Sinn Féin’s suspension of Daithí McKay is a recognition of its problems in developing a new Northern generation.
The party’s lack of second-tier talent is all the stranger given its reputation for leadership, organisation and strategic focus. This is becoming an open concern among the wider republican electorate.
McKay, 34, resigned from his North Antrim Assembly seat last week over a witness coaching scandal at Stormont’s Nama inquiry, which he had chaired.
The young assemblyman had once been considered a rising star, itself a sign of Sinn Féin's dimming firmament. Sending private Twitter messages to a loyalist flag protester you are about to publicly cross- examine is not the conduct of someone most parties would mark for promotion. McKay's alleged accomplice in the coaching affair, Sinn Féin activist Thomas O'Hara, has appeared in a video for his local GAA club that makes him look like a character from Father Ted.
Nor is McKay’s poor judgment an isolated case. In 2014, he became the punchline in a major assembly expenses scandal after renting two constituency offices directly beside each other. McKay never made it to his party’s front bench, but sadly he would have fitted right in.
While almost everyone is impressed by Deputy First Minister Martin McGuinness, the rest of Sinn Féin’s executive team has invariably been a conspicuous disappointment.
Successive Sinn Féin education ministers have been blamed across the board for damaging the school system; successive Sinn Féin agriculture ministers have incurred huge EU fines for farm subsidy schemes that should be simple to administer. Sinn Féin's only culture minister boasted of disliking books and plays, yet still managed to make building a GAA stadium controversial in West Belfast.
It is telling that South
MP Conor Murphy is sometimes cited as a possible successor to
. During his time as a
minister, Murphy was found guilty by an employment tribunal of sectarian discrimination and nepotism in public appointments. The tribunal added that his testimony had been “implausible and lacking credibility.”
Sinn Féin’s current great hope is 57- year-old Minister for Finance Mairtín O Muilleoir. Before holding elected office he enjoyed mixed fortunes as a publisher of party-linked newspapers and was best known for his accidentally amusing blog, in which he once famously complained about Union Jack labelling on potatoes in Sainsburys. Has Sinn Féin not had enough trouble with flag protesters?
It is possible to discern in all this a pattern of favouring candidates who are educated, female, middle-class and have no IRA past, or some combination of the above. It also looks like this attempt to move the party upmarket is becoming increasingly ad hoc as it fails to produce any standout performers.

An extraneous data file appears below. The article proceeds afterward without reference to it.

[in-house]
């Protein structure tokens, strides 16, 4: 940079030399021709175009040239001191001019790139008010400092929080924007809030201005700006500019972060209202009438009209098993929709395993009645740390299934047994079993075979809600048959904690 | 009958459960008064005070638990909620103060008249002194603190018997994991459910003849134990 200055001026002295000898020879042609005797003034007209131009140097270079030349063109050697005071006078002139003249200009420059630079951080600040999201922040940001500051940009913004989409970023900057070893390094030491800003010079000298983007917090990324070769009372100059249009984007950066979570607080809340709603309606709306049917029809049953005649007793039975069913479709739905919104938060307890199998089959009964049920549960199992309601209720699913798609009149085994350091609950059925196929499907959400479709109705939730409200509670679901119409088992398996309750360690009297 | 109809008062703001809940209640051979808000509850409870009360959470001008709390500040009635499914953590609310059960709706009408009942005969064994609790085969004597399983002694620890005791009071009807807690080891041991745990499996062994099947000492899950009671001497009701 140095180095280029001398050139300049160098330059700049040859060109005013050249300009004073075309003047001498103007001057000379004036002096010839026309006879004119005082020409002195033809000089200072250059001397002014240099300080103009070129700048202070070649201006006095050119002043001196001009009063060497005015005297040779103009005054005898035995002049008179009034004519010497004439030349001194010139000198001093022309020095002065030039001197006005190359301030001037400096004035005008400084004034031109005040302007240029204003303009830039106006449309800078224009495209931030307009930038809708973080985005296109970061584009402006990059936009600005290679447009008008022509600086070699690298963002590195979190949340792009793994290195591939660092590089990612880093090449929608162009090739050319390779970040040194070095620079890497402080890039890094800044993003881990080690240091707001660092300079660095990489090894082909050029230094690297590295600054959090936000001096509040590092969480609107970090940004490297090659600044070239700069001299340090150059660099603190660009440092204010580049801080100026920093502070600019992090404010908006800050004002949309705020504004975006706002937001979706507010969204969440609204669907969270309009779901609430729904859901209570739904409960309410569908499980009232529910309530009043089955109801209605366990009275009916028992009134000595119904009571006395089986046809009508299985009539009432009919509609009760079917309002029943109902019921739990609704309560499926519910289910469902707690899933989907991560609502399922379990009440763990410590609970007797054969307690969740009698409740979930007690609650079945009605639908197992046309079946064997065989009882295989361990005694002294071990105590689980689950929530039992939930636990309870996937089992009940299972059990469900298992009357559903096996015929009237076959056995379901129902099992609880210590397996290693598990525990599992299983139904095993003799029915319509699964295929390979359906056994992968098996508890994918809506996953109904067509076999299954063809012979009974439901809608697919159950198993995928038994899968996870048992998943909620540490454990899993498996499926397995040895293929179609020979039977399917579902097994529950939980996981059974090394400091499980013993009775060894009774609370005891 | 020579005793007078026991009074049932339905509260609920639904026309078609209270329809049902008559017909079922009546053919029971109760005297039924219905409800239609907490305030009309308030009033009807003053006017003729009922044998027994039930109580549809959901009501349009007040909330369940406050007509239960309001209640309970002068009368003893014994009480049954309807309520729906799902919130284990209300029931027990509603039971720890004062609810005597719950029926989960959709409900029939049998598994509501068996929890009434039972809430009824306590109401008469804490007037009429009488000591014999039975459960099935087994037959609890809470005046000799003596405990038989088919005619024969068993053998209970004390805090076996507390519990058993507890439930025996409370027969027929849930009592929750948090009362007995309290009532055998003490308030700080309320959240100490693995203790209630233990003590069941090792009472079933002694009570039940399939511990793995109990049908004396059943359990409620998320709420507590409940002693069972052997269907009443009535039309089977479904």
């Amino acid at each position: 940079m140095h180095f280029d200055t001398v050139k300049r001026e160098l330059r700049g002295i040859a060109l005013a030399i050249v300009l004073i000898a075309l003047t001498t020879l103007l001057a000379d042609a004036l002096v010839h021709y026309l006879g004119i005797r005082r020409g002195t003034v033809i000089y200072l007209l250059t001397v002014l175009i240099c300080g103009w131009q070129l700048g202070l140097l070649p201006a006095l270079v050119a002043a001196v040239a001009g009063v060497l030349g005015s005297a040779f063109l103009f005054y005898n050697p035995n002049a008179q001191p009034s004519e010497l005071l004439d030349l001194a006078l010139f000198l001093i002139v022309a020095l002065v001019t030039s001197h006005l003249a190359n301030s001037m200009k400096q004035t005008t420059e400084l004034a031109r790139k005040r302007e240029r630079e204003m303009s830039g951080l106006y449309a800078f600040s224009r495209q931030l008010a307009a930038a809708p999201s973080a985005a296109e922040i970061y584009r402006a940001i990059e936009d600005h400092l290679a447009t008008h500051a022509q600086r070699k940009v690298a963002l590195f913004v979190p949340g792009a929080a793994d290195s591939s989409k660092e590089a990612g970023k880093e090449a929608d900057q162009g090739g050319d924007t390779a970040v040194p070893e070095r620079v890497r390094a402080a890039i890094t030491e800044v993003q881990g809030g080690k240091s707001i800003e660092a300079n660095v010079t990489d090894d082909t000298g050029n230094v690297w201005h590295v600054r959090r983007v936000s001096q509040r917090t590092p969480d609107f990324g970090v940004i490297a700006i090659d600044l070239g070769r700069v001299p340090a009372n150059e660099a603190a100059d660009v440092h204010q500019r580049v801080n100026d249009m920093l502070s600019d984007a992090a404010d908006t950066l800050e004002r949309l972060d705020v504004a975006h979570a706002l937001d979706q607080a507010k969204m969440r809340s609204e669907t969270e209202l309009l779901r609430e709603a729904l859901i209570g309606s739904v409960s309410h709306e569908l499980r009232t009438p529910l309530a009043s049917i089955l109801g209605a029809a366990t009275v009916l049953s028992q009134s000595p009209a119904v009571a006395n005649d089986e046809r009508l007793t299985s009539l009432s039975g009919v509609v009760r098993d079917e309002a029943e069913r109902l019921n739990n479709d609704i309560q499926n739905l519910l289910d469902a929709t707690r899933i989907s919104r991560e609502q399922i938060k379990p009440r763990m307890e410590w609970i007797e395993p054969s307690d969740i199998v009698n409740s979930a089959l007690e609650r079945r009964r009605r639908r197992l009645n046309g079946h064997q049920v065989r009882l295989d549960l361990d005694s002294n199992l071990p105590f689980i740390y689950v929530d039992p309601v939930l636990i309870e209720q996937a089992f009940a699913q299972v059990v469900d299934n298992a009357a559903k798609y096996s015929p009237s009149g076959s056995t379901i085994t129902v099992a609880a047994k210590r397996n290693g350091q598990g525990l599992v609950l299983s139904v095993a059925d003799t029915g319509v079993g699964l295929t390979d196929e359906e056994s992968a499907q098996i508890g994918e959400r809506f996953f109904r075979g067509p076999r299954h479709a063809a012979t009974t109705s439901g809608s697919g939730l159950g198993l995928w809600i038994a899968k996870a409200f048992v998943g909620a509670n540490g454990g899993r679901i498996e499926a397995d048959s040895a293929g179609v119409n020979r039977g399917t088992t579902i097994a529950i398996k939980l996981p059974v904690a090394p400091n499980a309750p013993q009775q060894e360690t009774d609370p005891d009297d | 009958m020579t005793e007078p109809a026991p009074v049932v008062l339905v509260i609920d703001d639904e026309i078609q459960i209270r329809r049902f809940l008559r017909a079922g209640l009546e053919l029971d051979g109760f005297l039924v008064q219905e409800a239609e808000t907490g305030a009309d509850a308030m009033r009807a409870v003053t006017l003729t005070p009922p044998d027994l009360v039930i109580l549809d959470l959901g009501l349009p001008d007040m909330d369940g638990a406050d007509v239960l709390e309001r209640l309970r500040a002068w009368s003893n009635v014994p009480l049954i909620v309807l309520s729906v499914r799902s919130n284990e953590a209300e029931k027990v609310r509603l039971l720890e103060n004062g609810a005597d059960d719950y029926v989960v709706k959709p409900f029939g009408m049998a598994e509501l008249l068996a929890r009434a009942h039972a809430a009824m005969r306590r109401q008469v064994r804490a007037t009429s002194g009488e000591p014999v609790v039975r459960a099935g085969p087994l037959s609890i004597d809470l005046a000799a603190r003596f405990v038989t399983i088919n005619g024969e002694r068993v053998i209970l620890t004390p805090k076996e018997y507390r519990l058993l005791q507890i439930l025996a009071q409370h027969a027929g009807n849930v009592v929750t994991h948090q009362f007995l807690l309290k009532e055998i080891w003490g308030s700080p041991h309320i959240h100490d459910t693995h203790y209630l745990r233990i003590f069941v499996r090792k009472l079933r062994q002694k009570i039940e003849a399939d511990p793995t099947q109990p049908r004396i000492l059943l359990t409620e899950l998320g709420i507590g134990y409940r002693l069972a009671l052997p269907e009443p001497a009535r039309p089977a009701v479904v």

A large part of the republican movement is deeply ambivalent towards Stormont and of course a large part of Sinn Féin is now in the Dáil.
None of that should stop such a pragmatic organisation from making good use of the Assembly as a training ground.
The longer the mediocrity continues, the more it seems a permanent setback occurred in 2005, when Sinn Féin’s formal talent development suffered a profound calamity.
The party had established what was in effect an undergraduate training programme for aspiring politicians, complete with course material and written exams. On January 30th, after a field trip to Derry for a Bloody Sunday commemoration, many of these young people were dropped off at a Belfast bar that was about to witness the IRA murder of Robert McCartney. The trainees did not witness it, however, nor the IRA clean-up operation that followed. In statements to police, 71 people claimed to have been in the pub’s one square metre lavatory. That was the end of the programme, while only a few brief careers emerged from the Tardis toilet. It seems that everybody else went home to their horrified families and were told to have nothing more to do with Sinn Féin – and the wisdom of that advice has sunk in across a new generation.
A striking feature of student politics in Northern
is Sinn Féin’s weakness, compared to its success elsewhere and its influence on campuses in the past. The party’s university presence has shrunk, even as the student body has approached a two-thirds Catholic majority. Sinn Féin’s style of politics was rejected outright at Queen’s University Belfast two years ago, when the party forced a union vote supporting a united Ireland and lost, after large number supported neutrality.
For some time, nationalist and republican students aspiring to politics have joined the SDLP or Fianna Fail –the former offering respectability, the latter with the buzz of the future about it, albeit always seemingly 10 years away. Sinn Féin offers neither. There is a strong sense that it has simply missed its window.